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Larry Platt: Some outsider thoughts of the insiders' ball

THE LEGENDARY, and kinda crazy, political consultant Neil Oxman likes to say that Philadelphia has long been run by and for the same 300 insiders.

THE LEGENDARY, and kinda crazy, political consultant Neil Oxman likes to say that Philadelphia has long been run by and for the same 300 insiders.

He's challenged me over the years to expose those insiders, to show their connections in our power constellation, and we try to do that in these pages. He says I should know them. "You're one of them," he says, spitting out the word. "You're nothing but a bald dilettante."

OK, so he's right about the bald part. And, as I was preparing to make my way to New York tonight for Pennsylvania Society weekend, the annual party-a-thon for Philly's 1 percenters, it dawned on me: More than most years, this swanky soiree of our power elite just feels kinda icky, at a time when the zeitgeist has (finally) begun reflecting the gap between our haves and have-nots.

Is Oxman right? Am I one of them, masked in "People's Paper" clothing?

I decided to call one to find out. Larry Ceisler is the ultimate insider, both in Philly and statewide, a communications strategist, networker and dealmaker who is to Philly what Kevin Bacon is to other actors: if he was the kind of guy who inspired drinking games (he's not, trust me), his would be called Six Degrees of Ceisler. (Imagine doing a shot every time you ran into a balding portly white guy in a suit represented by Ceisler; you'd stagger home). He hosts one of the big-ticket parties tonight at the Waldorf-Astoria. Despite all that, he can actually be thoughtful.

"You guys in the media have made Pennsylvania Society out to be a Roman orgy of everything that's wrong with government and corporate America," Ceisler told me. "To me, it's really one of the greatest examples of accessible democracy in action. You can be from a small nonprofit in the western part of the state representing some left-wing point of view, and if you walk into the Waldorf in a suit, you'll be able to talk with the governor or a member of his Cabinet. I've watched it happen."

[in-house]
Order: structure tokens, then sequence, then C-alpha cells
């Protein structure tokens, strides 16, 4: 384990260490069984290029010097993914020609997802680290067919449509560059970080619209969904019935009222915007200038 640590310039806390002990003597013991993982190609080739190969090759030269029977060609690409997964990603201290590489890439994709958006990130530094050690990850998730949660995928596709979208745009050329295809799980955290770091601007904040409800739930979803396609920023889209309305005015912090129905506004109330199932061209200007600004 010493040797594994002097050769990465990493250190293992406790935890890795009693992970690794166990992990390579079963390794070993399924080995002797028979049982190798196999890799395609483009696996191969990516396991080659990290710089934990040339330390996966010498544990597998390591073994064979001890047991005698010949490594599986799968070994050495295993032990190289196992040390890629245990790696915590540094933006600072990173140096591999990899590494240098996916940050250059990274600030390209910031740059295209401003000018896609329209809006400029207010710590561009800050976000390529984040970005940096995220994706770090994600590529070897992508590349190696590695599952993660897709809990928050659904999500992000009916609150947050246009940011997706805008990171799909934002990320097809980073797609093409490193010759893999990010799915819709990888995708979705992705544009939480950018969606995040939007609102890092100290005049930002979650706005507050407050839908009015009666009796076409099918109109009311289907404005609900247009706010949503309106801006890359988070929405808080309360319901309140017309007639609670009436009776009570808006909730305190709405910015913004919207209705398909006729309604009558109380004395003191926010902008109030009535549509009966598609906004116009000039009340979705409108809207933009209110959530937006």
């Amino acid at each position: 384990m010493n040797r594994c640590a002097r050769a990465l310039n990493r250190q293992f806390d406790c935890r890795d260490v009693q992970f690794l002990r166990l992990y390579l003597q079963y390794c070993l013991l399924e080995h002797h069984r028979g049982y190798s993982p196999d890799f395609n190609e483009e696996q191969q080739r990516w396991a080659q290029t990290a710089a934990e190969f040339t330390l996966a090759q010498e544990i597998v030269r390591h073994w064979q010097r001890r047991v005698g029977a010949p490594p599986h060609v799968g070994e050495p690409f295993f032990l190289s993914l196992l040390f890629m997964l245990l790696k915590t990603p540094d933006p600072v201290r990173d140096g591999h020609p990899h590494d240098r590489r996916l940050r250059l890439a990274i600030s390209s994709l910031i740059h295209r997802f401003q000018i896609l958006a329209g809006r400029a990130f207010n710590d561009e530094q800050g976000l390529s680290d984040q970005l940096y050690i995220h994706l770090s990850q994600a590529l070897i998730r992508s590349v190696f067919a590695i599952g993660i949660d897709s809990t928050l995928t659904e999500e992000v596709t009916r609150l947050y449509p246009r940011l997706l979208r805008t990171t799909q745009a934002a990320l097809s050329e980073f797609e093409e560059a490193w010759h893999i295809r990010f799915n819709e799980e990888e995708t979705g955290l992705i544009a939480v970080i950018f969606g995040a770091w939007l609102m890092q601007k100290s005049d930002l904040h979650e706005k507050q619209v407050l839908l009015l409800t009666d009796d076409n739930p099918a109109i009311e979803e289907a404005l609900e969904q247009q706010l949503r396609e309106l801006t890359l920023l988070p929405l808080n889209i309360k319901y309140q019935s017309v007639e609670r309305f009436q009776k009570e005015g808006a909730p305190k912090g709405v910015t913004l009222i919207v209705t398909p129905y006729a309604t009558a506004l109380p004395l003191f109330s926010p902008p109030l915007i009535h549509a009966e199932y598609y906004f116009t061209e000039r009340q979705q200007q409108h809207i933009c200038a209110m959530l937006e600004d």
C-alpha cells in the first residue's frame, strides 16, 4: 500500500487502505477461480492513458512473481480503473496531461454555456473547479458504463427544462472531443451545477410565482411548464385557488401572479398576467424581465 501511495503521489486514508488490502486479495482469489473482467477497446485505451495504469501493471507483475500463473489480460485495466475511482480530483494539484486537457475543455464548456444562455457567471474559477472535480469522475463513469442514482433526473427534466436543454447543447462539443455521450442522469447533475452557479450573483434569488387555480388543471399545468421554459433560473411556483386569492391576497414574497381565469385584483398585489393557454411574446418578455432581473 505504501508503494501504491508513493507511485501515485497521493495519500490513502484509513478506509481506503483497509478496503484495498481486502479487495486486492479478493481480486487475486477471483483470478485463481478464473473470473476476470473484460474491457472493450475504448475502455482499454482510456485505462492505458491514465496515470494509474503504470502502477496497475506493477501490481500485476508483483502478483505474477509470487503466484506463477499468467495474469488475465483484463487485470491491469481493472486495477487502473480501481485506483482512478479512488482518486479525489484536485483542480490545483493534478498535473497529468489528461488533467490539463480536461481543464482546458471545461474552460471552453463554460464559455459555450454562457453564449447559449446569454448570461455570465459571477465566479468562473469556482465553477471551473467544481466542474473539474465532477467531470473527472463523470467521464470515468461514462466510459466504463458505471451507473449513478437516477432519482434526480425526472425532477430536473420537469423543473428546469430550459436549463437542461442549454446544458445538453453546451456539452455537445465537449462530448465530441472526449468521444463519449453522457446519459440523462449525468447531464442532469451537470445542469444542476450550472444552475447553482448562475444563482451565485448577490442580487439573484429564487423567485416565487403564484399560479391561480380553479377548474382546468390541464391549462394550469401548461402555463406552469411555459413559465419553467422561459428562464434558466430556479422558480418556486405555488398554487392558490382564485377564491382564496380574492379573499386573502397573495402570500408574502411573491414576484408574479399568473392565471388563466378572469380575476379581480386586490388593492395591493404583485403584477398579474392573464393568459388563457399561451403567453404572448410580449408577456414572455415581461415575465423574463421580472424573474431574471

I hadn't looked at it like that. It's true that everyone at Pennsylvania Society is buying and/or selling on Philadelphia's influence market - me included. I'm there because I want to know what's going on, what the stories behind the headlines are, and I want those in the know to call me with their information so I can share it with you. Guilty: I'm a story whore. Hopefully, it's in service of a good cause. Then again, no matter their agenda, that is likely what everyone at Pennsylvania Society tells themselves.

Maybe Ceisler has a point. Maybe this gathering of all our lobbyists, lawyers and pols is, for all its unseemliness, a kind of democracy in action. Of course, that doesn't justify the lameness of the actual parties. They consist of essentially the same group of people - those 300 that Oxman shouts about - shuttling from one ballroom to another, from Blank Rome's party to Duane Morris'.

They consist of countless conversations in which the person you're talking with is looking over your shoulder, already in search of his next conversation. And, what's worse, you find yourself doing the same damn thing: spotting someone from across the room who might have a morsel of information for you, so you check out while the very nice candidate for attorney general in Delaware is droning on and on about tax law.

But I'll go tonight, and I'll have some laughs at Ceisler's expense, (literally, since he's throwing a party), and, hopefully, I'll get some leads on outrages or oddities that our intrepid reporters will soon entertain you with. But I'll also hope that the young idealists in today's cover story, as they rip power from the clutches of the usual suspects in this town, figure out a way to close the ever-widening gap between those who have and those who don't. And I'll hope that, when they do take over, they throw better parties.